I’m concerned that press and political comment on the Damian Green affair is ignoring the situation of the civil servant who’s also been arrested – and thereby missing the really important point behind all this.

It’s morally inconsistent and self-serving for politicians – like Denis MacShane on Today this morning – to suggest that the law must come down heavily to stop civil servants leaking and enforce their “loyalty” (to whom?), but that if in spite of that they do leak to politicians, those politicians should be treated more favourably than other citizens and kept safe from all harm. That position in no ways serves the public or openness.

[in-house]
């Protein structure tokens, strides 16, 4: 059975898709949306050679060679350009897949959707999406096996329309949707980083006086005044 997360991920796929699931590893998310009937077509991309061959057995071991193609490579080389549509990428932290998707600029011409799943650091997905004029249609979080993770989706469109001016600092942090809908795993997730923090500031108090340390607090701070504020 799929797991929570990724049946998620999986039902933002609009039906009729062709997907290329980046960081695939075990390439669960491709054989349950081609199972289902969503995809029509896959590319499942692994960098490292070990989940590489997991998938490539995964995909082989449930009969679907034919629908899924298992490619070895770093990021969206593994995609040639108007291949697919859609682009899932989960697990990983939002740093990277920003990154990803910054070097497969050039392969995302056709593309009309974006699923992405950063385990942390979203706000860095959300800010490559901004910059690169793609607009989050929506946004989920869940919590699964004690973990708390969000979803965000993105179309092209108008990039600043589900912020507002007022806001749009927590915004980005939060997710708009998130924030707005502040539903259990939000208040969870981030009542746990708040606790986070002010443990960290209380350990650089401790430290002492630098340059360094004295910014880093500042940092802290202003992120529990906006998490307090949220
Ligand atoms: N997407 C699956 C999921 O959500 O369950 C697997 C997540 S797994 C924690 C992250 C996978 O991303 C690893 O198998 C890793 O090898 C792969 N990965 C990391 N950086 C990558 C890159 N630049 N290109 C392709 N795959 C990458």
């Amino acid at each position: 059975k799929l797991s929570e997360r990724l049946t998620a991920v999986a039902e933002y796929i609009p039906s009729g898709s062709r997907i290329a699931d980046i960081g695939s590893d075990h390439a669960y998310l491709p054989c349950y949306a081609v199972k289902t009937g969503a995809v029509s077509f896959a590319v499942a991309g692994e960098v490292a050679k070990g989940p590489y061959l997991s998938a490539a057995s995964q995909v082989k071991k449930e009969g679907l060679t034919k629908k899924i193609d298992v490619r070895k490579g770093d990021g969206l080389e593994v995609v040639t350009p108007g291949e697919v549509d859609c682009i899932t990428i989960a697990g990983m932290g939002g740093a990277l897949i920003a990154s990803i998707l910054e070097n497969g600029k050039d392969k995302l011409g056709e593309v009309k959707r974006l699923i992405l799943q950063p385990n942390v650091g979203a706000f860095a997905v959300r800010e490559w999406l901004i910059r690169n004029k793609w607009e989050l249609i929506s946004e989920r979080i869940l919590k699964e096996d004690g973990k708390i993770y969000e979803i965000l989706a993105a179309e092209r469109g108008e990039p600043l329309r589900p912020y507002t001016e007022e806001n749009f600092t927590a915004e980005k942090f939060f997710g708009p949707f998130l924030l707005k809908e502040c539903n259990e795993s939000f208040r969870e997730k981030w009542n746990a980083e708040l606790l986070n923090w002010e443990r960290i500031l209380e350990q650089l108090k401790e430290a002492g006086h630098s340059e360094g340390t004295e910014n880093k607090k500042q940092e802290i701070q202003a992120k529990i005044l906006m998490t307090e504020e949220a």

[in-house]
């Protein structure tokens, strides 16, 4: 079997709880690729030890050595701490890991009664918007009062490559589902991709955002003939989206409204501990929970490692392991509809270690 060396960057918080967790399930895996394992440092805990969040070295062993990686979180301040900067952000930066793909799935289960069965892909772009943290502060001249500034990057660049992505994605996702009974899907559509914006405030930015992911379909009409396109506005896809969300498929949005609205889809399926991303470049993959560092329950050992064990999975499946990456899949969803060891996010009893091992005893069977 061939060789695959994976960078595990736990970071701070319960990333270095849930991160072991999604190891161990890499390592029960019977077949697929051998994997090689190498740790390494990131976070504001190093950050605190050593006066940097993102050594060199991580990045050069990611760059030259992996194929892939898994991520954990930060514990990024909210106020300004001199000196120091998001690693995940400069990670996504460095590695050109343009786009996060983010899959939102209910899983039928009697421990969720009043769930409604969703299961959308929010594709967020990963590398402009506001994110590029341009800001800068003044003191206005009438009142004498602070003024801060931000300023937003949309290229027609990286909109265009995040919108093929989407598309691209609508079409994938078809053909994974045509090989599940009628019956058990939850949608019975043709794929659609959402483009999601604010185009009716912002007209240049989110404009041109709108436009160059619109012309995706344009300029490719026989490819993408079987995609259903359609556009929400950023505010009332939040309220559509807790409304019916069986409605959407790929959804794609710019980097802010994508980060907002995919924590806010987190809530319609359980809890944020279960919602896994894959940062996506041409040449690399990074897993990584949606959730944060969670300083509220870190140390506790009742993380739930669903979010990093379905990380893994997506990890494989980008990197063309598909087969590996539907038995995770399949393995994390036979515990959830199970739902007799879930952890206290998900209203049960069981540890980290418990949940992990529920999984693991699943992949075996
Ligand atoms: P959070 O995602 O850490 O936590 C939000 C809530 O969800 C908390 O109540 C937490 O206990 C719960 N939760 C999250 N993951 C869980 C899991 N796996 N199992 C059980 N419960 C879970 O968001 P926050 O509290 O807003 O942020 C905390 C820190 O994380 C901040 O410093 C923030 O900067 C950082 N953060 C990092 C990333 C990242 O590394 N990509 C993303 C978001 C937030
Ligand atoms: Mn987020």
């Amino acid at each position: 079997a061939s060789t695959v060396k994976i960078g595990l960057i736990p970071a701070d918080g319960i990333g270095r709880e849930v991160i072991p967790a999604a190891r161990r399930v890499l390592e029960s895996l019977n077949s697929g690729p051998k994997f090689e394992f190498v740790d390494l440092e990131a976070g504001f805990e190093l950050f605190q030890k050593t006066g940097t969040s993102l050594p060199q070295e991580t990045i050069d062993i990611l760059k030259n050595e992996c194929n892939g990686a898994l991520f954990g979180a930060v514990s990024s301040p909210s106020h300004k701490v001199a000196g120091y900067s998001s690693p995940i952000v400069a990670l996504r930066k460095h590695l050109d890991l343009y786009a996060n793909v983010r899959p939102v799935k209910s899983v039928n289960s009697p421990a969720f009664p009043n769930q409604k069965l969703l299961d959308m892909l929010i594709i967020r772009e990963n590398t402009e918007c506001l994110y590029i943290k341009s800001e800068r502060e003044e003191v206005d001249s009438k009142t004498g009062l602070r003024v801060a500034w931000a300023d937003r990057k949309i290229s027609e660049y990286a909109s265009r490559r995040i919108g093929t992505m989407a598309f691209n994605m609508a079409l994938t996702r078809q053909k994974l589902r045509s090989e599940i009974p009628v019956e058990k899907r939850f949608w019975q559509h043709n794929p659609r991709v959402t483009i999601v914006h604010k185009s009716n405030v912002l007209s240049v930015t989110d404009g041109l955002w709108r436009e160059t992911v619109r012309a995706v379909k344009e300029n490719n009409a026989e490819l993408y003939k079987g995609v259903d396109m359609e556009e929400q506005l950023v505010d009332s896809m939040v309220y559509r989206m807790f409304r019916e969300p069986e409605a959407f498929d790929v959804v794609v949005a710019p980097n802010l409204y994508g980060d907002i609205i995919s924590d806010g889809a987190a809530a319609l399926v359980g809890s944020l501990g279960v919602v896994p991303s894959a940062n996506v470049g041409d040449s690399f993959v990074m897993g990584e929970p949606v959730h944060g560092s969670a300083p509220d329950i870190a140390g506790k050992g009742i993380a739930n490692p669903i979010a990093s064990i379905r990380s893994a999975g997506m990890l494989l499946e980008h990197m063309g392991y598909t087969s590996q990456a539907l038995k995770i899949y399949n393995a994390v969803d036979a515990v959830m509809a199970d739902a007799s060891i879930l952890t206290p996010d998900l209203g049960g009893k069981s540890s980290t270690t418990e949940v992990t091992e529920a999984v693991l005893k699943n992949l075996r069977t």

The real issue here is what should be the content of the law, which should apply equally to ministers, civil servants, MPs and journalists alike. Do we want a system in which the police can arrest people for having or leaking non-security-related information the government doesn’t want disclosed, simply because it’d be embarrassing? Or do we want the law to protect disclosures genuinely made in the public interest? That’s the real issue here.